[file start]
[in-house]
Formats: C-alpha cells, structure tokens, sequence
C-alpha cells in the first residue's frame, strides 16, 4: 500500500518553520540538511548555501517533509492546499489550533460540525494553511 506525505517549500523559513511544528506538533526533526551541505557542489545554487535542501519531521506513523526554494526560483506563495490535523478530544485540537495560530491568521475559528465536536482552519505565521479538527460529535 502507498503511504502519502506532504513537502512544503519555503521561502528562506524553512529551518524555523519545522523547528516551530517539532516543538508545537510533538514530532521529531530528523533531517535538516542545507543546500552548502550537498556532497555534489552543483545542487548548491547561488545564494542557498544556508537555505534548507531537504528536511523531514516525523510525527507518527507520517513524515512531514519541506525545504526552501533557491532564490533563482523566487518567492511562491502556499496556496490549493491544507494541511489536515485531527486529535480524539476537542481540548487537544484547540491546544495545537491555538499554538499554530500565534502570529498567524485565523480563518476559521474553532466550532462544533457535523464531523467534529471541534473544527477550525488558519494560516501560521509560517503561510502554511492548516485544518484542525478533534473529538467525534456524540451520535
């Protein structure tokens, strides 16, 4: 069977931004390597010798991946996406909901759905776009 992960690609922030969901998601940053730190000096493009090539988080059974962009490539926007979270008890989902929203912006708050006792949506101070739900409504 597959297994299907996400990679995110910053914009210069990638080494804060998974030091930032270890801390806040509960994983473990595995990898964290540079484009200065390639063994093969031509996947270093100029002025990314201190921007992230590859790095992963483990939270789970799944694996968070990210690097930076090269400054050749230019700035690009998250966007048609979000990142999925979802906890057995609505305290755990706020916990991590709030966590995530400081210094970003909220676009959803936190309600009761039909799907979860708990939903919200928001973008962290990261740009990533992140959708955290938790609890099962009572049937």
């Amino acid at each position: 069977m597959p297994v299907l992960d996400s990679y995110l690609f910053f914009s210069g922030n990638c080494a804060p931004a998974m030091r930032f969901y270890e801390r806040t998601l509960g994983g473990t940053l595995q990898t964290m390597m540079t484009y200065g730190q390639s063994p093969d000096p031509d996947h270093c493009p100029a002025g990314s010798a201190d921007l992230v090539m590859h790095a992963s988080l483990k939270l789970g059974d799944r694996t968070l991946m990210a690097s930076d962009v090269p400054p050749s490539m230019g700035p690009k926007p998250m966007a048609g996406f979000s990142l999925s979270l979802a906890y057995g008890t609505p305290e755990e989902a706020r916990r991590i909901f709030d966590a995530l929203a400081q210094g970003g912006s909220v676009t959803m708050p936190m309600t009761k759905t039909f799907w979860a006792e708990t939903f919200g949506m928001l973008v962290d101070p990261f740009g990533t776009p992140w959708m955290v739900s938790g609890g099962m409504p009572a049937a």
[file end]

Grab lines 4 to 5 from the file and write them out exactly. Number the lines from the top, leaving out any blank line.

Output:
């Protein structure tokens, strides 16, 4: 069977931004390597010798991946996406909901759905776009 992960690609922030969901998601940053730190000096493009090539988080059974962009490539926007979270008890989902929203912006708050006792949506101070739900409504 597959297994299907996400990679995110910053914009210069990638080494804060998974030091930032270890801390806040509960994983473990595995990898964290540079484009200065390639063994093969031509996947270093100029002025990314201190921007992230590859790095992963483990939270789970799944694996968070990210690097930076090269400054050749230019700035690009998250966007048609979000990142999925979802906890057995609505305290755990706020916990991590709030966590995530400081210094970003909220676009959803936190309600009761039909799907979860708990939903919200928001973008962290990261740009990533992140959708955290938790609890099962009572049937």
């Amino acid at each position: 069977m597959p297994v299907l992960d996400s990679y995110l690609f910053f914009s210069g922030n990638c080494a804060p931004a998974m030091r930032f969901y270890e801390r806040t998601l509960g994983g473990t940053l595995q990898t964290m390597m540079t484009y200065g730190q390639s063994p093969d000096p031509d996947h270093c493009p100029a002025g990314s010798a201190d921007l992230v090539m590859h790095a992963s988080l483990k939270l789970g059974d799944r694996t968070l991946m990210a690097s930076d962009v090269p400054p050749s490539m230019g700035p690009k926007p998250m966007a048609g996406f979000s990142l999925s979270l979802a906890y057995g008890t609505p305290e755990e989902a706020r916990r991590i909901f709030d966590a995530l929203a400081q210094g970003g912006s909220v676009t959803m708050p936190m309600t009761k759905t039909f799907w979860a006792e708990t939903f919200g949506m928001l973008v962290d101070p990261f740009g990533t776009p992140w959708m955290v739900s938790g609890g099962m409504p009572a049937a």